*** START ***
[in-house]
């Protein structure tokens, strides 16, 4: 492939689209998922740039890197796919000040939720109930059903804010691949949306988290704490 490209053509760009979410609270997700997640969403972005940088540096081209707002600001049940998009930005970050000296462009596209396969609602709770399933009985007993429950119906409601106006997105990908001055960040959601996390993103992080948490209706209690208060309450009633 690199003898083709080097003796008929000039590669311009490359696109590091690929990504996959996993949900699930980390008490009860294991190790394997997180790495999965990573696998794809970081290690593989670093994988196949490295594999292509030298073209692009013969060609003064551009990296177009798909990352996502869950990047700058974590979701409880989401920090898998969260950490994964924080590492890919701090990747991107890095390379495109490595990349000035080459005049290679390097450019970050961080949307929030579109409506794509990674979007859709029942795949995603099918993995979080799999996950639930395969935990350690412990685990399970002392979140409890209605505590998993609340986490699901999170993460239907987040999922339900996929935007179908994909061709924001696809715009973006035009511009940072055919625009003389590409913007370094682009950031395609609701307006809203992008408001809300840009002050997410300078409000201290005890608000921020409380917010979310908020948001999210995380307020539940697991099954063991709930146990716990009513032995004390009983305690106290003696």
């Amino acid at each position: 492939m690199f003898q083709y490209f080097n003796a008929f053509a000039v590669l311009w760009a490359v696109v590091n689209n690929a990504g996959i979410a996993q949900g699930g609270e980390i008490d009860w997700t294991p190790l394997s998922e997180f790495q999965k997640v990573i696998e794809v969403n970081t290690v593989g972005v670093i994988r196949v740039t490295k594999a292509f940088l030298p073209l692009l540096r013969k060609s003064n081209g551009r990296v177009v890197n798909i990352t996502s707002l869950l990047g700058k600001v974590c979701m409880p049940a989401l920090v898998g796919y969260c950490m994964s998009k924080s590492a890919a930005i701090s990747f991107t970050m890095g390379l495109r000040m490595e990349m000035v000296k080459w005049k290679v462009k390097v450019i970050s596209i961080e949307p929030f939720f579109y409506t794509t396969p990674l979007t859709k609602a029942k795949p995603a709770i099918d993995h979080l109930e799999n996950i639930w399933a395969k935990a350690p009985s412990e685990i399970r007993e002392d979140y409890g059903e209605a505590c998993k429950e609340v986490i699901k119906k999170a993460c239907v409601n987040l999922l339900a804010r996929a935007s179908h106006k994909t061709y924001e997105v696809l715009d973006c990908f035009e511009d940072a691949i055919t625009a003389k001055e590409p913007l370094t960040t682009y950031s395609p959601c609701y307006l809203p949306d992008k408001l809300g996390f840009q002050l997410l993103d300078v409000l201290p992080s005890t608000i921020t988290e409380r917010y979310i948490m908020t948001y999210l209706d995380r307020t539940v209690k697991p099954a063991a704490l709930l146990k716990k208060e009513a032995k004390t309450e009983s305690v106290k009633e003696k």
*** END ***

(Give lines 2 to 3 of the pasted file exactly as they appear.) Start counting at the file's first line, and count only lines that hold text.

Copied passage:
């Protein structure tokens, strides 16, 4: 492939689209998922740039890197796919000040939720109930059903804010691949949306988290704490 490209053509760009979410609270997700997640969403972005940088540096081209707002600001049940998009930005970050000296462009596209396969609602709770399933009985007993429950119906409601106006997105990908001055960040959601996390993103992080948490209706209690208060309450009633 690199003898083709080097003796008929000039590669311009490359696109590091690929990504996959996993949900699930980390008490009860294991190790394997997180790495999965990573696998794809970081290690593989670093994988196949490295594999292509030298073209692009013969060609003064551009990296177009798909990352996502869950990047700058974590979701409880989401920090898998969260950490994964924080590492890919701090990747991107890095390379495109490595990349000035080459005049290679390097450019970050961080949307929030579109409506794509990674979007859709029942795949995603099918993995979080799999996950639930395969935990350690412990685990399970002392979140409890209605505590998993609340986490699901999170993460239907987040999922339900996929935007179908994909061709924001696809715009973006035009511009940072055919625009003389590409913007370094682009950031395609609701307006809203992008408001809300840009002050997410300078409000201290005890608000921020409380917010979310908020948001999210995380307020539940697991099954063991709930146990716990009513032995004390009983305690106290003696």
């Amino acid at each position: 492939m690199f003898q083709y490209f080097n003796a008929f053509a000039v590669l311009w760009a490359v696109v590091n689209n690929a990504g996959i979410a996993q949900g699930g609270e980390i008490d009860w997700t294991p190790l394997s998922e997180f790495q999965k997640v990573i696998e794809v969403n970081t290690v593989g972005v670093i994988r196949v740039t490295k594999a292509f940088l030298p073209l692009l540096r013969k060609s003064n081209g551009r990296v177009v890197n798909i990352t996502s707002l869950l990047g700058k600001v974590c979701m409880p049940a989401l920090v898998g796919y969260c950490m994964s998009k924080s590492a890919a930005i701090s990747f991107t970050m890095g390379l495109r000040m490595e990349m000035v000296k080459w005049k290679v462009k390097v450019i970050s596209i961080e949307p929030f939720f579109y409506t794509t396969p990674l979007t859709k609602a029942k795949p995603a709770i099918d993995h979080l109930e799999n996950i639930w399933a395969k935990a350690p009985s412990e685990i399970r007993e002392d979140y409890g059903e209605a505590c998993k429950e609340v986490i699901k119906k999170a993460c239907v409601n987040l999922l339900a804010r996929a935007s179908h106006k994909t061709y924001e997105v696809l715009d973006c990908f035009e511009d940072a691949i055919t625009a003389k001055e590409p913007l370094t960040t682009y950031s395609p959601c609701y307006l809203p949306d992008k408001l809300g996390f840009q002050l997410l993103d300078v409000l201290p992080s005890t608000i921020t988290e409380r917010y979310i948490m908020t948001y999210l209706d995380r307020t539940v209690k697991p099954a063991a704490l709930l146990k716990k208060e009513a032995k004390t309450e009983s305690v106290k009633e003696k």